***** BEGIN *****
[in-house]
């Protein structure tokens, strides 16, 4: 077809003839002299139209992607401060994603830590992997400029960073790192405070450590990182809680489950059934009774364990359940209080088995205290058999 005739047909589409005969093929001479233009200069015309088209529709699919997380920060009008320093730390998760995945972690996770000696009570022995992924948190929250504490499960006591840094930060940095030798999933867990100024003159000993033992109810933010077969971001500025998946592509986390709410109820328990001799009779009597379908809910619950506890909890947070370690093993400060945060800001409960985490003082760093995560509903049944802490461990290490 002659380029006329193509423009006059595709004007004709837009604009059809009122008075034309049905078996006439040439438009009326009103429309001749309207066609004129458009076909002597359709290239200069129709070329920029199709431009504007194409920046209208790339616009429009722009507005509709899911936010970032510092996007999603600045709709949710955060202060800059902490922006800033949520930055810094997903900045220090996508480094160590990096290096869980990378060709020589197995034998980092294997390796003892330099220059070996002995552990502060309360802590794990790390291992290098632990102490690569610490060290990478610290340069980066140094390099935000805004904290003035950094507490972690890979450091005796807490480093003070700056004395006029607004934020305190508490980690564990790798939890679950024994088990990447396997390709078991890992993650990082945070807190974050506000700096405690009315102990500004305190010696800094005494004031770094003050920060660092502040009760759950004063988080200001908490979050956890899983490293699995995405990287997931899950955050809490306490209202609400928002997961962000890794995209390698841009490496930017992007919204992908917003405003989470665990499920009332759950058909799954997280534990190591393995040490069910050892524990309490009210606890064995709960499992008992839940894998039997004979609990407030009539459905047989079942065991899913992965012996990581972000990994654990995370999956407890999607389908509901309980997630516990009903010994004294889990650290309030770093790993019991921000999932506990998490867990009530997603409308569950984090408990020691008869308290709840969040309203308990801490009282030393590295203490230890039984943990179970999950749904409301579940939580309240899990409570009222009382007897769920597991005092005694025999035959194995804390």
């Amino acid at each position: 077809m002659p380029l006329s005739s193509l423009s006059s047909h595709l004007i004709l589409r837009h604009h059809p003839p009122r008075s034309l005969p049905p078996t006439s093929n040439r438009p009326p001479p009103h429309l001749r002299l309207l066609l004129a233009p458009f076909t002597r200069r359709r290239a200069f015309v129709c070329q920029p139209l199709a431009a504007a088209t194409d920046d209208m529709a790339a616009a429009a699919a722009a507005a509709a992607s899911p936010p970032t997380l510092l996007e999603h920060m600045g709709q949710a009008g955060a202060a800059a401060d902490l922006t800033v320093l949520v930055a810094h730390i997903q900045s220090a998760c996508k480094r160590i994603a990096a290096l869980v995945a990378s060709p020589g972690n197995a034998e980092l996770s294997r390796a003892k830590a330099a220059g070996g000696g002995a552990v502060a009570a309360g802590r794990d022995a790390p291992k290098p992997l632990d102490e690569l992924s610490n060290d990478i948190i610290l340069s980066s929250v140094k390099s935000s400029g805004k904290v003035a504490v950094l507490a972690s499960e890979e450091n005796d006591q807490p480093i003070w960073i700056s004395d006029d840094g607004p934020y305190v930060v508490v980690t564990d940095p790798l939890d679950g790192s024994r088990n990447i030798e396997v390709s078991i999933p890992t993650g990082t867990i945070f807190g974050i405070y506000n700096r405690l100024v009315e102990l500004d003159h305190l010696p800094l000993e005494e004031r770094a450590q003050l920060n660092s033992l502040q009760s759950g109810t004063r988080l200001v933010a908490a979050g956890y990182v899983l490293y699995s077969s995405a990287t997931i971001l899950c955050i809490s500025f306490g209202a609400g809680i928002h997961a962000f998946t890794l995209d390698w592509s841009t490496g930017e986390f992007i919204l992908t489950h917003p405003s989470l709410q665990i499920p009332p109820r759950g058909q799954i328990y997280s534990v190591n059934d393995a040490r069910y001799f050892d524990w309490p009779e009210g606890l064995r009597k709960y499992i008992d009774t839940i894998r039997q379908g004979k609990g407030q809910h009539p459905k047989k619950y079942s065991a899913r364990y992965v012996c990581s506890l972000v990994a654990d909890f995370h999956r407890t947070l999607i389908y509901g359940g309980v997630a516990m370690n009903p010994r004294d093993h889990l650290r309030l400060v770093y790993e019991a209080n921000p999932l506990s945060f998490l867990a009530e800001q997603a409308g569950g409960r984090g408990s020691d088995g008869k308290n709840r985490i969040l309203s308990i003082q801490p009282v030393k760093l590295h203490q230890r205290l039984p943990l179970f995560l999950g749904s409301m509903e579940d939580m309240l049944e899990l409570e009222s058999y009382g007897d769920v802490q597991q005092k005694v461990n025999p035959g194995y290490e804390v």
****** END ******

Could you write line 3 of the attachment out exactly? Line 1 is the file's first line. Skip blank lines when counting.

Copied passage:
């Amino acid at each position: 077809m002659p380029l006329s005739s193509l423009s006059s047909h595709l004007i004709l589409r837009h604009h059809p003839p009122r008075s034309l005969p049905p078996t006439s093929n040439r438009p009326p001479p009103h429309l001749r002299l309207l066609l004129a233009p458009f076909t002597r200069r359709r290239a200069f015309v129709c070329q920029p139209l199709a431009a504007a088209t194409d920046d209208m529709a790339a616009a429009a699919a722009a507005a509709a992607s899911p936010p970032t997380l510092l996007e999603h920060m600045g709709q949710a009008g955060a202060a800059a401060d902490l922006t800033v320093l949520v930055a810094h730390i997903q900045s220090a998760c996508k480094r160590i994603a990096a290096l869980v995945a990378s060709p020589g972690n197995a034998e980092l996770s294997r390796a003892k830590a330099a220059g070996g000696g002995a552990v502060a009570a309360g802590r794990d022995a790390p291992k290098p992997l632990d102490e690569l992924s610490n060290d990478i948190i610290l340069s980066s929250v140094k390099s935000s400029g805004k904290v003035a504490v950094l507490a972690s499960e890979e450091n005796d006591q807490p480093i003070w960073i700056s004395d006029d840094g607004p934020y305190v930060v508490v980690t564990d940095p790798l939890d679950g790192s024994r088990n990447i030798e396997v390709s078991i999933p890992t993650g990082t867990i945070f807190g974050i405070y506000n700096r405690l100024v009315e102990l500004d003159h305190l010696p800094l000993e005494e004031r770094a450590q003050l920060n660092s033992l502040q009760s759950g109810t004063r988080l200001v933010a908490a979050g956890y990182v899983l490293y699995s077969s995405a990287t997931i971001l899950c955050i809490s500025f306490g209202a609400g809680i928002h997961a962000f998946t890794l995209d390698w592509s841009t490496g930017e986390f992007i919204l992908t489950h917003p405003s989470l709410q665990i499920p009332p109820r759950g058909q799954i328990y997280s534990v190591n059934d393995a040490r069910y001799f050892d524990w309490p009779e009210g606890l064995r009597k709960y499992i008992d009774t839940i894998r039997q379908g004979k609990g407030q809910h009539p459905k047989k619950y079942s065991a899913r364990y992965v012996c990581s506890l972000v990994a654990d909890f995370h999956r407890t947070l999607i389908y509901g359940g309980v997630a516990m370690n009903p010994r004294d093993h889990l650290r309030l400060v770093y790993e019991a209080n921000p999932l506990s945060f998490l867990a009530e800001q997603a409308g569950g409960r984090g408990s020691d088995g008869k308290n709840r985490i969040l309203s308990i003082q801490p009282v030393k760093l590295h203490q230890r205290l039984p943990l179970f995560l999950g749904s409301m509903e579940d939580m309240l049944e899990l409570e009222s058999y009382g007897d769920v802490q597991q005092k005694v461990n025999p035959g194995y290490e804390v």